In the late 70s, an anonymous series of one-liners began appearing on broadsheets around Manhattan, wheat-pasted onto walls. Now collectively known as “Truisms”, the artist behind them was Jenny Holzer, a then-student of the Whitney Museum’s independent study program and a member of the artist group, Colab. It was the beginning of Holzer’s practice of pairing words with public spaces, and one which has spanned four decades.
This week, London’s Tate Modern launched a free exhibition featuring a series of Holzer’s artworks, including rarely seen ones from her archive as well as installations that have never been exhibited in the UK.
“I went to language because I tried to be a painter and was awful” – Jenny Holzer
Split across five rooms, notable inclusions are Truisms 1977–79, as well as the engraved stone benches she began creating in the mid-1980s. The benches on display are marked with the poems of Polish author Anna Świrszczyńska. Other works are from her Living series, in which Holzer “presents a set of quiet observations, directions, and warnings”, which are cast in bronze plaques and installed on historical buildings. Perhaps the most known works are Holzer’s Inflammatory Essays (1979-82). Inspired by “the texts of political theorists, religious fanatics and impassioned ‘folk’ literature”, these artworks are exactly 100 words and consist of sentences printed in black ink on coloured paper which shout, “ALL YOU RICH FUCKERS SEE THE BEGINNING OF THE END AND TAKE WHAT YOU CAN WHILE YOU CAN” as well as “SNAKES ARE EVIL INCARNATE”. Holzer’s response to gun violence in the US is also included: text which was presented on LED billboards and on the sides of trucks and driven around Washington DC, Los Angeles, New York, Chicago, Atlanta, and Florida.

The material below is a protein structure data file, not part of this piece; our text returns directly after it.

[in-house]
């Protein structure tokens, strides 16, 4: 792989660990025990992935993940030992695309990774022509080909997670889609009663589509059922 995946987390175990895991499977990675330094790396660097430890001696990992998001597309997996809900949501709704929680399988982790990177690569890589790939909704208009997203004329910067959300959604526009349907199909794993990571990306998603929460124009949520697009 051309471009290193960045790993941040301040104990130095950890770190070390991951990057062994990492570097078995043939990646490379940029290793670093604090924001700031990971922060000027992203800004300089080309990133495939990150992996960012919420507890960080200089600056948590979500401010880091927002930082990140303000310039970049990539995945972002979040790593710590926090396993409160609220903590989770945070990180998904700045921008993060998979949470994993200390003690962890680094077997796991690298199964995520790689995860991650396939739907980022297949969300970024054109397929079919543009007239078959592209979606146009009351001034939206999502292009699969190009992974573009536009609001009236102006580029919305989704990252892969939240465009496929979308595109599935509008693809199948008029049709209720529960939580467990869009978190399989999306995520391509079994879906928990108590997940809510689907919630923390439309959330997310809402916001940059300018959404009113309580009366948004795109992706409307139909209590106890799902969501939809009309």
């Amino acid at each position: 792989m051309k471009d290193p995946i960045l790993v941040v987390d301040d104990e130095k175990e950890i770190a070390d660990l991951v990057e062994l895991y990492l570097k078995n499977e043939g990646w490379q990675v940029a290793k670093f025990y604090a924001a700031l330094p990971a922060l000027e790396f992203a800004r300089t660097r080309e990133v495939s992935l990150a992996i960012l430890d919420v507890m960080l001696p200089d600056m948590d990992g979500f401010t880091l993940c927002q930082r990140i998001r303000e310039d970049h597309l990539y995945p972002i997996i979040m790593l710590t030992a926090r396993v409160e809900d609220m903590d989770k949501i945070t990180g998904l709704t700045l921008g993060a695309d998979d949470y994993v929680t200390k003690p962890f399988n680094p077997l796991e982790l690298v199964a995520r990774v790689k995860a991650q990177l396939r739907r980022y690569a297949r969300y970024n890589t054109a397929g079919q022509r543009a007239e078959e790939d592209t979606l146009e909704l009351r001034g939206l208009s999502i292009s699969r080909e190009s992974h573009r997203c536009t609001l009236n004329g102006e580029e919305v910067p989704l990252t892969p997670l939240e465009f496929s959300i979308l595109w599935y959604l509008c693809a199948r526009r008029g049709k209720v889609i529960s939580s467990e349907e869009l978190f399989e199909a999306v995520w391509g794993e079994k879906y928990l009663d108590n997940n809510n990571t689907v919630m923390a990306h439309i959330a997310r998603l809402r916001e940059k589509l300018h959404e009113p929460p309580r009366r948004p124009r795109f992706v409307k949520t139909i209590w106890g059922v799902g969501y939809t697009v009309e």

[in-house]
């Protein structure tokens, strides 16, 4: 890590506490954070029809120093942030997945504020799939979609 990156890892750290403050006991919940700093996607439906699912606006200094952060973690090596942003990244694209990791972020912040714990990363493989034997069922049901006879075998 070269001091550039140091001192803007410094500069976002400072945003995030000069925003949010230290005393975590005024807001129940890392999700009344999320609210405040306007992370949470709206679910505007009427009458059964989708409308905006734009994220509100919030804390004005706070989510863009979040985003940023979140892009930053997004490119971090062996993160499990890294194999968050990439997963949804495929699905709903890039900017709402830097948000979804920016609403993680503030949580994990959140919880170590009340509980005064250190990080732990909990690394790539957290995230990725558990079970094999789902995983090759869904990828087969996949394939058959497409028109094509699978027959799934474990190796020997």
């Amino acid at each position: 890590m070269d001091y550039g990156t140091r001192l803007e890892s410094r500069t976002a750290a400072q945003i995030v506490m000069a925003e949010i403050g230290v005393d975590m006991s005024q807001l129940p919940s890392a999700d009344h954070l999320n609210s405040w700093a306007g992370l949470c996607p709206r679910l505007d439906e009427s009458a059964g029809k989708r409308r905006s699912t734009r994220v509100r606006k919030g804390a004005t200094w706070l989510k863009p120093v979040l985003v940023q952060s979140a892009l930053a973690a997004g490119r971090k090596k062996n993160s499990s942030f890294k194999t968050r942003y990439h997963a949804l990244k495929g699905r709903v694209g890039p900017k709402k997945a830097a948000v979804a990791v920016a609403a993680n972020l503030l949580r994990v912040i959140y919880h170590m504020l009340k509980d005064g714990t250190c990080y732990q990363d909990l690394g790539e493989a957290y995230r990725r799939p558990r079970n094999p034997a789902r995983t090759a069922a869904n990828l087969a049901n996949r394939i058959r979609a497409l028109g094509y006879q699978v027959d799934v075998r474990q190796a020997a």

Last year, Holzer spoke to Dazed why she initially turned to the written word as her art medium: “I went to language because I tried to be a painter and was awful, so I thought ok I will write.” She added, “I already spend way too much time talking to myself so it’s a luxury, a privilege, a necessity to talk to others. I want to imagine – although I'm not always convinced – that the subjects I tend to focus on could be of use to people. So at least while I am entertaining that desire, it makes sense to put these ideas in front of as many people as possible – and it’s nice to put them outside of the art world.”